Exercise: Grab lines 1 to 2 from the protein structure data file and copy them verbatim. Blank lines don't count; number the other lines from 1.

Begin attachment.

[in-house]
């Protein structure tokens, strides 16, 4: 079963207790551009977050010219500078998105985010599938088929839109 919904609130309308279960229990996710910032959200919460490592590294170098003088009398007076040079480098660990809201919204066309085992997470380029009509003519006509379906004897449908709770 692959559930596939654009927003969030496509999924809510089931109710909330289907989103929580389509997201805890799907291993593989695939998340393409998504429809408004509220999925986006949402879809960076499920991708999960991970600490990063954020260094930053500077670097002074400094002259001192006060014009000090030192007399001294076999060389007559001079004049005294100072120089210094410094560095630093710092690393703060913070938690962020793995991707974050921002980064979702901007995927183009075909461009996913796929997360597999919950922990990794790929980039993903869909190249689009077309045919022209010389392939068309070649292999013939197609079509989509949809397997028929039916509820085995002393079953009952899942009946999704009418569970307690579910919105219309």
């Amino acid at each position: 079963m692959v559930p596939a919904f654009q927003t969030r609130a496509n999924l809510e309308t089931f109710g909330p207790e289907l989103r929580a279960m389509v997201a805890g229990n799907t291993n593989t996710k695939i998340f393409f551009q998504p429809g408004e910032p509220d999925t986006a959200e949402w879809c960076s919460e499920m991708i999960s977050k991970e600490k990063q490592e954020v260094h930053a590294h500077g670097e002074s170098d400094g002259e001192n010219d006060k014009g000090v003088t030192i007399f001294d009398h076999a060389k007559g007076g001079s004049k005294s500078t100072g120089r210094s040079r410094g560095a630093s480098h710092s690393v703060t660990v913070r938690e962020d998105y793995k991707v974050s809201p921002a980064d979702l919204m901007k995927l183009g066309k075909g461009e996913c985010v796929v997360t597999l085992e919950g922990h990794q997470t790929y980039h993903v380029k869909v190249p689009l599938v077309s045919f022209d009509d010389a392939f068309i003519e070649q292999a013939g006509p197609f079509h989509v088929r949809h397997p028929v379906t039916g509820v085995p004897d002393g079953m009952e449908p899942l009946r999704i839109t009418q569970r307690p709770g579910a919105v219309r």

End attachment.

[in-house]
């Protein structure tokens, strides 16, 4: 079963207790551009977050010219500078998105985010599938088929839109 919904609130309308279960229990996710910032959200919460490592590294170098003088009398007076040079480098660990809201919204066309085992997470380029009509003519006509379906004897449908709770 692959559930596939654009927003969030496509999924809510089931109710909330289907989103929580389509997201805890799907291993593989695939998340393409998504429809408004509220999925986006949402879809960076499920991708999960991970600490990063954020260094930053500077670097002074400094002259001192006060014009000090030192007399001294076999060389007559001079004049005294100072120089210094410094560095630093710092690393703060913070938690962020793995991707974050921002980064979702901007995927183009075909461009996913796929997360597999919950922990990794790929980039993903869909190249689009077309045919022209010389392939068309070649292999013939197609079509989509949809397997028929039916509820085995002393079953009952899942009946999704009418569970307690579910919105219309």